The Sampmerians at their hearts had a simple message around how hard it was for the wizards and their elves to keep up with everything and that through them, people could set themselves free and compete with the Sadrowists * at a much cheaper price.

* A Sadrowist was a name given to folks who always appeared to have answers for folks before everyone else, they often wore off white or yellow tinged tunics to give their answers and they always answered above anyone wearing white alone, their hats were always pristine white and the wizards and elves loved them.

The rules of the magic box whilst not explicit, appeared to dictate that only people who paid with magic tokens were allowed to wear non white clothes everyone else had to wear white, there were no exceptions.

The biggest confidence trick in history

When people asked why this was, the guardians of the magic box explained that the box needed magic tokens to work properly, and magic tokens were a scarce resource and the acquisition of which was a multi-varied skill that whilst not everyone was able to master with ease;  could in theory be acquired in sufficient numbers if try tried hard enough or had enough value in their answers.

After a time, ordinary people using the magic box became a little bored with the same old Sadrowist answers and found ways of using their own personal magic scrolls to get answers from the folks in white further down the queue. This was in part due to a perception that the elves and wizards weren’t really playing fair anymore and that people preferred to ask who they wanted rather than someone who’d barged their way to the front through access to magic tokens.

The magic box itself was a little like a Tardis. From the outside it was small but on the inside it was infinite, full of doors and rooms and alleys and vales. The box was patrolled by the elves and rooms were often inspected for compliance with the ever changing charter.

Operation FUD

Merchants within had to wear white hats. Anything that was construed to be a shade darker and merchants risked being removed from their rooms within the box. The nature of the magic box meant that sometimes merchants had to push harder to get the front of the queue when a question was asked. When they did this, their hats would sometimes get grubby in the jostle and it was hard to keep them clean. Not everyone cared of course and people getting the right answers to their questions didn’t really care if the answered’s hat was a little bit dirty. Yet, the merchants knew their hats needed to be scrupulously clean so took great steps to ensure this was so, spending many magic tokens monthly to do so.

This of course made the folks at Gooleg very cross as they much preferred the merchants to spend their tokens with them and become Sadrowist in deed and nature. A fact of the power of the magic box was that if people didn’t use the Sadrowists then the power of the wizards and elves would diminish and the evil emperors Applejob or Zuckerface might rise in ascendancy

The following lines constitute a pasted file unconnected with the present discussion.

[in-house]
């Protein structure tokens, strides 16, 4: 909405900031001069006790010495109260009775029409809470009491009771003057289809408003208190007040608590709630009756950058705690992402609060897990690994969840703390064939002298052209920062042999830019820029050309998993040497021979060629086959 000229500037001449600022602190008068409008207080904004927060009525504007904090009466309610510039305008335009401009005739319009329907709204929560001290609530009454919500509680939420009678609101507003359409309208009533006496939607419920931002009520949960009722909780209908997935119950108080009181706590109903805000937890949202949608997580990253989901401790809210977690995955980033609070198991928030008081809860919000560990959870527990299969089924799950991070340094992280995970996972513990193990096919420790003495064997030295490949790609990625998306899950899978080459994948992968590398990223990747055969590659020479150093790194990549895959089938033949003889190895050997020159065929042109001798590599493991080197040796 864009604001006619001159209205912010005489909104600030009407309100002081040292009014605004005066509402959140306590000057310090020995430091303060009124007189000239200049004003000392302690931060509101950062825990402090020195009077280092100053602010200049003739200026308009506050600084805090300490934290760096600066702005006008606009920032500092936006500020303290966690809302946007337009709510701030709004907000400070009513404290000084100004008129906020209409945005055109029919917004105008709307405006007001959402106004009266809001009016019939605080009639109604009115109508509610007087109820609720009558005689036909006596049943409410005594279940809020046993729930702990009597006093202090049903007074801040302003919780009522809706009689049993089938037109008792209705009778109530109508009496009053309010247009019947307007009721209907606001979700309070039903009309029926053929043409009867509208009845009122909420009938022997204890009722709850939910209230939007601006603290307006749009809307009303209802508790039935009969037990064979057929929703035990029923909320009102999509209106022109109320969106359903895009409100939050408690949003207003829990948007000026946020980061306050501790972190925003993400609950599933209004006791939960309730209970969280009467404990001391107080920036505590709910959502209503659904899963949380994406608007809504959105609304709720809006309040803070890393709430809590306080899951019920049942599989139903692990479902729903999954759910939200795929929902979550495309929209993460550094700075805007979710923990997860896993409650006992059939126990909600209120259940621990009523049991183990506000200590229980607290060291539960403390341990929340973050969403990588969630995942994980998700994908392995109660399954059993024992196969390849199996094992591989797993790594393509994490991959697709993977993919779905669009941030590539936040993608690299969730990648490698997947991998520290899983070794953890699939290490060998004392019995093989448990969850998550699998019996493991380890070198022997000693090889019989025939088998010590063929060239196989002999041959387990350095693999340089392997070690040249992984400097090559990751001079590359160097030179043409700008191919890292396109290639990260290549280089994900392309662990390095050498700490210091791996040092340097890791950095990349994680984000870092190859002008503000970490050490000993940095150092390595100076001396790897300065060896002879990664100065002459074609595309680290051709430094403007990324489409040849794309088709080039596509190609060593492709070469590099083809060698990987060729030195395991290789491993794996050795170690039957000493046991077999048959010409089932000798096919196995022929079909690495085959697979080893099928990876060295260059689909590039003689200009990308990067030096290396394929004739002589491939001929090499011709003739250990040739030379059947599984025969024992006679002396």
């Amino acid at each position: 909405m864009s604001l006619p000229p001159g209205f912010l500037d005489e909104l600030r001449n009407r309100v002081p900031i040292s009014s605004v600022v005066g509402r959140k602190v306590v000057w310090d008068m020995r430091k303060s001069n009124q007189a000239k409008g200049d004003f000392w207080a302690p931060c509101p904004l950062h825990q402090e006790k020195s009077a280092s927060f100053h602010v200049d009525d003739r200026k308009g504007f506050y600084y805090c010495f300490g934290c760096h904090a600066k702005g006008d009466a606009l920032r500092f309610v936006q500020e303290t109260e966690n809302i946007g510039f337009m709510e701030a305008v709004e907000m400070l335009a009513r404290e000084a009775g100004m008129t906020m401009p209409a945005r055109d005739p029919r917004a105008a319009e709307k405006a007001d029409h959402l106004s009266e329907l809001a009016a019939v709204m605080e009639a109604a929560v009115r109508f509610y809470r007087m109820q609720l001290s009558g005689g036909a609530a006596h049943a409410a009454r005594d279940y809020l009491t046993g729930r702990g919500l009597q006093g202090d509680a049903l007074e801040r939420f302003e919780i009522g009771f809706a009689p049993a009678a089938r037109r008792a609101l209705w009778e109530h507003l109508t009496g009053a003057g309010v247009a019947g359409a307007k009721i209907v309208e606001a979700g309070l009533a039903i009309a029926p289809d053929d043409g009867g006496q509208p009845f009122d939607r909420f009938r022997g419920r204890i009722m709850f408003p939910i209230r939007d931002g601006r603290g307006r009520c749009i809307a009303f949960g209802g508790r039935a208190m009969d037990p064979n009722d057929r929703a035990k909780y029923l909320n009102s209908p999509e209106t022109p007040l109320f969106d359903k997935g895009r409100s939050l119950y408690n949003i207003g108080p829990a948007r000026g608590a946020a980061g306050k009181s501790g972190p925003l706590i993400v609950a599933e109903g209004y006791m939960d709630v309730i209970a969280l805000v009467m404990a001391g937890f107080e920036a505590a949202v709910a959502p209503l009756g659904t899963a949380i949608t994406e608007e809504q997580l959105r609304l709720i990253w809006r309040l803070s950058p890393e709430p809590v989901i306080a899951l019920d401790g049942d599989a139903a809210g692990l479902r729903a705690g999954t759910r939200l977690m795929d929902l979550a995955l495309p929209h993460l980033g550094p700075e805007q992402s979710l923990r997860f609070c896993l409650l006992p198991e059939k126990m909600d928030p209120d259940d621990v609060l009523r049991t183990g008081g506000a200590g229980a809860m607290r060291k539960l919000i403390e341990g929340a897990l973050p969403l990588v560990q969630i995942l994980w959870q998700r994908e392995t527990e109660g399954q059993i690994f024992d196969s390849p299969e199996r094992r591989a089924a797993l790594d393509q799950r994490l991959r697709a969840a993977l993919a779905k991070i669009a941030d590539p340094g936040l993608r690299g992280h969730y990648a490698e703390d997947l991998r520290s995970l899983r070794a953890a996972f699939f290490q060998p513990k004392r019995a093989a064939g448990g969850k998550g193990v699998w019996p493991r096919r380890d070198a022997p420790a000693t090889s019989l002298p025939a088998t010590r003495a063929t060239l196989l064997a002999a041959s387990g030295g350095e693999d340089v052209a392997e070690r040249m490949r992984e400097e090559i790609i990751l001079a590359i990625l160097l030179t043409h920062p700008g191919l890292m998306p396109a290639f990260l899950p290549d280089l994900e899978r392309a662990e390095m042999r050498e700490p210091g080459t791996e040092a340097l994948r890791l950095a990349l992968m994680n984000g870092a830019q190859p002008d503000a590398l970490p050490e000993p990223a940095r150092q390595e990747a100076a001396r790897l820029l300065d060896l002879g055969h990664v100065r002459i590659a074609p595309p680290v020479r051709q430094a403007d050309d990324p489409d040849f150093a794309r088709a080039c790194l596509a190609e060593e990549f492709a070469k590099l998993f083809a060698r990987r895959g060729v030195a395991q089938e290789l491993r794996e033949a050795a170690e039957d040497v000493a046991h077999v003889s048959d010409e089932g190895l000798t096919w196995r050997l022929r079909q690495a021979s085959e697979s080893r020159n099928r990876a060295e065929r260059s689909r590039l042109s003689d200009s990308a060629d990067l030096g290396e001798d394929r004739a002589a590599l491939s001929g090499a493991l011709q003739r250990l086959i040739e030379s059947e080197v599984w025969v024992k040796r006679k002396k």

This meant that the folks at Gooleg could never really rest but for fear of aggravating the crowd, couldn’t be seen to overtly attack those who’d they’d built their fortunes and riches around, so resorted to elaborate measures to deter the Sampmerian followers.

They bred special animals that could sniff out the scent of a Sampmerian and apply blanket locks to the doors of merchants who’d used them, they’d call them cute little names like Puppy or Kitten rather than Rottweiler or Lion. This was devastating for the merchants forcing some to adopt Sadrowist garbs. Many starved and their families withered, for some it meant whole villages would be forced to eat cake. The wizards and elves proffered that if you had no magic tokens then your value to the world was limited and that ultimately there were better people around to answer user questions.

As time progressed the wizards of the box realised that they were winning the battle and that ordinary folk were a little bit thick and didn’t care or realise that the wizards were gathering the worlds information and silently killing off the originating sources. For some questions they began to answer things themselves. Elves were tasked with providing direct answers extracted from what was already known and where it wasn’t, then users were given an option of opening one of three doors to ask the originator themselves.

Information is no longer free

After a few years of this, the merchants had sold up and the wizard and their elves owned everything. Everyone worked for the wizards and to question them meant death and starvation. The pink castles turned grey and dank and the Unicorns all disappeared. The lakes of beer and lemonade had big fences erected around them and the hamburger fish had been eradicated, replaced by the fishes that tasted of horse.

The end.

Rob Watts
Kickstart your business today - Get an SEO Consultation or just talk to Rob about your online aspirations. With over 20 years experience in building traffic he's pretty much encountered most markets and scenarios